Discrepancies Exist Between Administrative Database Codes and Surgeons’ Diagnoses for Lumbar Spinal Fusion Surgeries
Article ID: 615396
Released: 20-Mar-2014 4:00 PM EDT
Source Newsroom: American Association of Neurological Surgeons (AANS)
SAN FRANCISCO (April 8, 2014) — Recent statistics taken from national administrative databases suggest that lumbar spinal fusion is on the rise, with the greatest increases occurring among patients with herniated discs or degenerative disc disease. Yet, surgeons claim neither condition is a well-accepted indication for such surgery. How accurately, then, do such databases capture the surgeon’s indication for fusion?
A research team led by Yakov Gologorsky, MD, focused on statistics in the Nationwide Inpatient Sample (NIS), which classifies cases using ICD-9-CM discharge codes—codes assigned by hospital medical coders rather than by surgeons. In The Nationwide Inpatient Sample Database Does Not Accurately Reflect Surgical Indications for Fusion, the team reported significant discrepancies between discharge codes and surgeons’ own diagnoses. Dr. Gologorsky presented the team’s findings today during the 82nd Annual Scientific Meeting of the American Association of Neurological Surgeons (AANS).
Researchers reviewed 170 lumbar fusions undertaken across a two-year period, comparing surgeons’ diagnoses with the primary ICD-9-CM code submitted to the NIS. In 59 percent of those cases, the primary ICD-9-CM diagnosis matched the surgeon’s diagnosis. Of those 170 admissions that led to surgeries, 43 involved well-accepted indications of trauma, tumor, or infection; the remaining 127 were for degenerative diseases. Excluding the 43 surgeries whose indications were well-accepted, the team found the primary ICD-9-CM diagnosis matched the surgeon’s diagnosis only 45 percent of the time.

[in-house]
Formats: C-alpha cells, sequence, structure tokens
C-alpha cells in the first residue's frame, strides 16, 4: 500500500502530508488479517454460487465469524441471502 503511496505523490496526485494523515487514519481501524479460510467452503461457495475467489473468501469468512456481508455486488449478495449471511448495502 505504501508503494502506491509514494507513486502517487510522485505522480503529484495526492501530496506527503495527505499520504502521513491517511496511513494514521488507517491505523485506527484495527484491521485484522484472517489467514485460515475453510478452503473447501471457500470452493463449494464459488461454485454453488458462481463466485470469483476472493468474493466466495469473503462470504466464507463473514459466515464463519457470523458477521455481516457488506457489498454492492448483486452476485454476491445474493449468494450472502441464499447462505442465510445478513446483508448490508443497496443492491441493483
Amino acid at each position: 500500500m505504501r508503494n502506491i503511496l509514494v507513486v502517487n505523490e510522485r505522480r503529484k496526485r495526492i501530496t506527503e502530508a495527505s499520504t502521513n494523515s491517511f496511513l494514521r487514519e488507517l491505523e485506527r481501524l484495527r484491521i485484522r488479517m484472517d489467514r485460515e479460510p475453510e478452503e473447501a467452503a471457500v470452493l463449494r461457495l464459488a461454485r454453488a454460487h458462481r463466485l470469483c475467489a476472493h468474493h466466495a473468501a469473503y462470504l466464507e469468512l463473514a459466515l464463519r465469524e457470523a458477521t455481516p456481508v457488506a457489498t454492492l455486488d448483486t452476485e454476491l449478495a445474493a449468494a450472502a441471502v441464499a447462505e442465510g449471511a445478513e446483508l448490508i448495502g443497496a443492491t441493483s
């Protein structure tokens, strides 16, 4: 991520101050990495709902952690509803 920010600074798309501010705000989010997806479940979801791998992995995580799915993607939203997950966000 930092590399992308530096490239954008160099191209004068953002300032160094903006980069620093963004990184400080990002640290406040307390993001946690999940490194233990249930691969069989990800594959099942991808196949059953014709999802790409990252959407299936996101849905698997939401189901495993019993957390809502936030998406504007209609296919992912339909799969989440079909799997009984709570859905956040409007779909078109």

The team found that characterizing the indications for this surgery based on ICD-9-CM codes extracted from administrative databases does not accurately reflect the surgeon’s indication. While such databases may accurately describe national rates of lumbar fusion surgery, the lack of fidelity in the source codes limits their ability to accurately identify indications for surgery.
The study’s co-authors include John Knightly, MD, FAANS; John Chi, MD, MPH, FAANS; and Michael W. Groff, MD, FAANS.
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About the 2014 AANS Annual Scientific Meeting: Attended by neurosurgeons, neurosurgical residents, medical students, neuroscience nurses, clinical specialists, physician assistants, allied health professionals and other medical professionals, the AANS Annual Scientific Meeting is the largest gathering of neurosurgeons in the nation, with an emphasis on the field’s latest research and technological advances. A record-breaking 1,321 scientific abstracts were presented for review at the 2014 AANS Annual Scientific Meeting, and the scientific presentations given at this year’s event represent cutting-edge examples of the incredible developments taking place within the field of neurosurgery. Additional information about the AANS Annual Scientific Meeting and the Meeting Program can be found at http://www.aans.org/Annual Meeting/2014/Main/Home.aspx.
Founded in 1931 as the Harvey Cushing Society, the American Association of Neurological Surgeons (AANS) is a scientific and educational association with nearly 8,600 members worldwide. The AANS is dedicated to advancing the specialty of neurological surgery in order to provide the highest quality of neurosurgical care to the public. All active members of the AANS are certified by the American Board of Neurological Surgery, the Royal College of Physicians and Surgeons (Neurosurgery) of Canada or the Mexican Council of Neurological Surgery, AC. Neurological surgery is the medical specialty concerned with the prevention, diagnosis, treatment and rehabilitation of disorders that affect the entire nervous system including the spinal column, spinal cord, brain and peripheral nerves. For more information, visit www.AANS.org.